Rory DohertyI11.4.2023
‘Cobweb’ Review – The Curse of a Vision
Kim Jee-woon's farcical take on '70s genre filmmaking in Korea is an elegy to the unsung filmmakers who paved the way under strict creative constraints.

A deluge of Western “love letters to cinema” has left us starved for any perspective on movie-making that looks at any untouched and unappreciated corner of film history. Trust Kim Jee-woon, the Korean Wave filmmaker known for making big splashes across Asia and the West throughout his quarter-century career, to find an angle worth tapping into: how the pressures of making unexceptional genre films in ’70s Korea were both farcical and psychologically challenging. His funniest film to date, Cobweb is a deeply felt hit for the director, one that pastiches both the aesthetics and machinery of Korea’s troubled film history. Like all the best nostalgic period pieces, the laughs are bittersweet; the conditions under which a culture can create popular art determine the depth of its creative expression.

Kim Jee-woon may be a frontrunner for having the greatest disparity between his 2000s and 2010s work. His superlative run of sly, stylish genre extrapolations—led by A Tale of Two Sisters and followed by A Bittersweet Life, The Good, the Bad, the Weird, and his still-to-beat masterwork I Saw the Devil—set him up for greatness. But fan hype slowly, gradually deflated over the next decade: his English-language Arnie comeback The Last Stand was flashy but hollow; The Age of Shadows is a fast-paced war film that couldn’t help feel sanitized; Illang: The Wolf Brigade, his relegated-to-Netflix adaptation of Mamoru Oshii’s manga work, may be the hardest flop of his career.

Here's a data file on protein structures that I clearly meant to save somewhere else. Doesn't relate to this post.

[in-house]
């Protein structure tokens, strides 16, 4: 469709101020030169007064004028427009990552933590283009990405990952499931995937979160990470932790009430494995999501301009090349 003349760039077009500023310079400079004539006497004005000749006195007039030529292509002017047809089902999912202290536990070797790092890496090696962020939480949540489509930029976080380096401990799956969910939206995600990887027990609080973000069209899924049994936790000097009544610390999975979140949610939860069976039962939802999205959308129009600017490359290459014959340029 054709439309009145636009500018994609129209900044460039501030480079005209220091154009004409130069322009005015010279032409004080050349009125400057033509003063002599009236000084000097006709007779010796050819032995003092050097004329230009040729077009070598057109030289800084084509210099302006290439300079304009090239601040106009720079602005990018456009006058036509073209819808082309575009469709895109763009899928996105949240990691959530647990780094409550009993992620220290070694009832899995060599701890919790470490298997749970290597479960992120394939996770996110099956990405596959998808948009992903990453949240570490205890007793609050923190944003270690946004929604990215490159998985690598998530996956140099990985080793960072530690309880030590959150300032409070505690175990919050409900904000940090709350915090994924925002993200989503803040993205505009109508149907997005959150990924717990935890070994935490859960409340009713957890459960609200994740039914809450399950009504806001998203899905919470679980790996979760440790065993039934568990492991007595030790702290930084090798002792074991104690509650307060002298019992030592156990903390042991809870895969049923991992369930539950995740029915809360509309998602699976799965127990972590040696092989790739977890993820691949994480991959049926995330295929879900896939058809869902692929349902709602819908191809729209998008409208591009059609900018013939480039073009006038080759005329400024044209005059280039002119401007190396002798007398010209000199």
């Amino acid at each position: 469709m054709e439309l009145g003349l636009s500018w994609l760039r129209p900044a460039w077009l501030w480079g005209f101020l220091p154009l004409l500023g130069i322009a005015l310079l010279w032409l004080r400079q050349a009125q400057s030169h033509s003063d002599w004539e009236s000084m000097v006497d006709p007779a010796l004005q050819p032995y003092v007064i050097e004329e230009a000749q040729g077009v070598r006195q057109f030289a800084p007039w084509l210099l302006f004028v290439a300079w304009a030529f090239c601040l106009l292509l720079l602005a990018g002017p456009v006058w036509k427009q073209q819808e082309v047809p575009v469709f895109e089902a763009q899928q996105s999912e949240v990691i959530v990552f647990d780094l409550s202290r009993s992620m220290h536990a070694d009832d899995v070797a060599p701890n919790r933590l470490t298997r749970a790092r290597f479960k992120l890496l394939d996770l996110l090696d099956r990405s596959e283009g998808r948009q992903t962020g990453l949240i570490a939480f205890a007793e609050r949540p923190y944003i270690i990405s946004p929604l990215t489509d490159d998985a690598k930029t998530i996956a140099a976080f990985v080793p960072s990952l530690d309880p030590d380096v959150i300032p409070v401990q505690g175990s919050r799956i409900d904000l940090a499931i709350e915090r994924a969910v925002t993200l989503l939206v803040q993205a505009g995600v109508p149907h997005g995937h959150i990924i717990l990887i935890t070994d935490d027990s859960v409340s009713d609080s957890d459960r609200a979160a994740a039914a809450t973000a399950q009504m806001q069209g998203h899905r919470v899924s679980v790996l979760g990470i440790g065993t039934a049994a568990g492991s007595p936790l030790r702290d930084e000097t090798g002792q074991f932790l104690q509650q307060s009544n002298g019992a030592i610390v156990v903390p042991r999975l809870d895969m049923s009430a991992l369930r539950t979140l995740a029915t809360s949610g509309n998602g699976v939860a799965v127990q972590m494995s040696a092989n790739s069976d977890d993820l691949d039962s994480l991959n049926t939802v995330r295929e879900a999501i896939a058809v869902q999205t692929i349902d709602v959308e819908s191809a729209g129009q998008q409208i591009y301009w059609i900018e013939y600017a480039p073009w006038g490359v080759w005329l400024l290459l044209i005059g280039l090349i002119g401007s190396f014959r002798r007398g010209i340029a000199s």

It’s a relief, then, that his next film isn’t just an original, personally-motivated work, but his best in 13 years. Director Kim himself has noted that audiences were thrown by Cobweb not being a horror, but in fact a comedy—specifically a Korean film industry satire. In the 1970s, censorship ruled, the momentum of the ’60s’ thriving industry was curtailed, and audience engagement plummeted. But while it doesn’t belong to the horror genre, Cobweb is about a horror movie: our protagonist, also named Director Kim (Song Kang-ho) is a mid-tier filmmaker struggling to tell the stories he wants in Korea’s cinematic dark age.

His unfinished but fully shot film Cobweb is haunting him: something is wrong with the ending, and his inability to communicate his true artistry lingers in his mind like an acute bout of PTSD. He’s sure that if the ending is reshot, the film will become an objective masterpiece, but the fierceness of his conviction hints at a psychological impulse that goes deeper than just frustrations with studio pressure. To a director driven to instability by guilt and repressed memories, perhaps the only way to frame his desire for mental clarity is having “final cut” privileges on a compromised project. What better way to describe discovering your own personal truth than as your own creative “masterpiece”?